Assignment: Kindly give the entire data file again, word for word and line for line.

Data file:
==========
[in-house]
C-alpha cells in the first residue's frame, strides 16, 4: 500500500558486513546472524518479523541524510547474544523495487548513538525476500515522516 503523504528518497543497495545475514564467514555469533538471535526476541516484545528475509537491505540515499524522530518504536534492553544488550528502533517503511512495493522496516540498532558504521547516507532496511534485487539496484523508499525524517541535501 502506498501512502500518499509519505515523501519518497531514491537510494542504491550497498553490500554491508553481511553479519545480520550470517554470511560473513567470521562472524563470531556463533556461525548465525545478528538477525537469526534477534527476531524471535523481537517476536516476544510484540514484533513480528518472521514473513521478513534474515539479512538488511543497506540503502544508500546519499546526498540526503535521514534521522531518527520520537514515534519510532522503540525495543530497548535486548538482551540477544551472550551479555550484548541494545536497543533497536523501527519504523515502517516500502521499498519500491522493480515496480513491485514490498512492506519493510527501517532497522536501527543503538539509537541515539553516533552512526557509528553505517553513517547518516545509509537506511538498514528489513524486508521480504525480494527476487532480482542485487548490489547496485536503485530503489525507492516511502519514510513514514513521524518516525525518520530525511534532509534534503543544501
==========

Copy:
[in-house]
C-alpha cells in the first residue's frame, strides 16, 4: 500500500558486513546472524518479523541524510547474544523495487548513538525476500515522516 503523504528518497543497495545475514564467514555469533538471535526476541516484545528475509537491505540515499524522530518504536534492553544488550528502533517503511512495493522496516540498532558504521547516507532496511534485487539496484523508499525524517541535501 502506498501512502500518499509519505515523501519518497531514491537510494542504491550497498553490500554491508553481511553479519545480520550470517554470511560473513567470521562472524563470531556463533556461525548465525545478528538477525537469526534477534527476531524471535523481537517476536516476544510484540514484533513480528518472521514473513521478513534474515539479512538488511543497506540503502544508500546519499546526498540526503535521514534521522531518527520520537514515534519510532522503540525495543530497548535486548538482551540477544551472550551479555550484548541494545536497543533497536523501527519504523515502517516500502521499498519500491522493480515496480513491485514490498512492506519493510527501517532497522536501527543503538539509537541515539553516533552512526557509528553505517553513517547518516545509509537506511538498514528489513524486508521480504525480494527476487532480482542485487548490489547496485536503485530503489525507492516511502519514510513514514513521524518516525525518520530525511534532509534534503543544501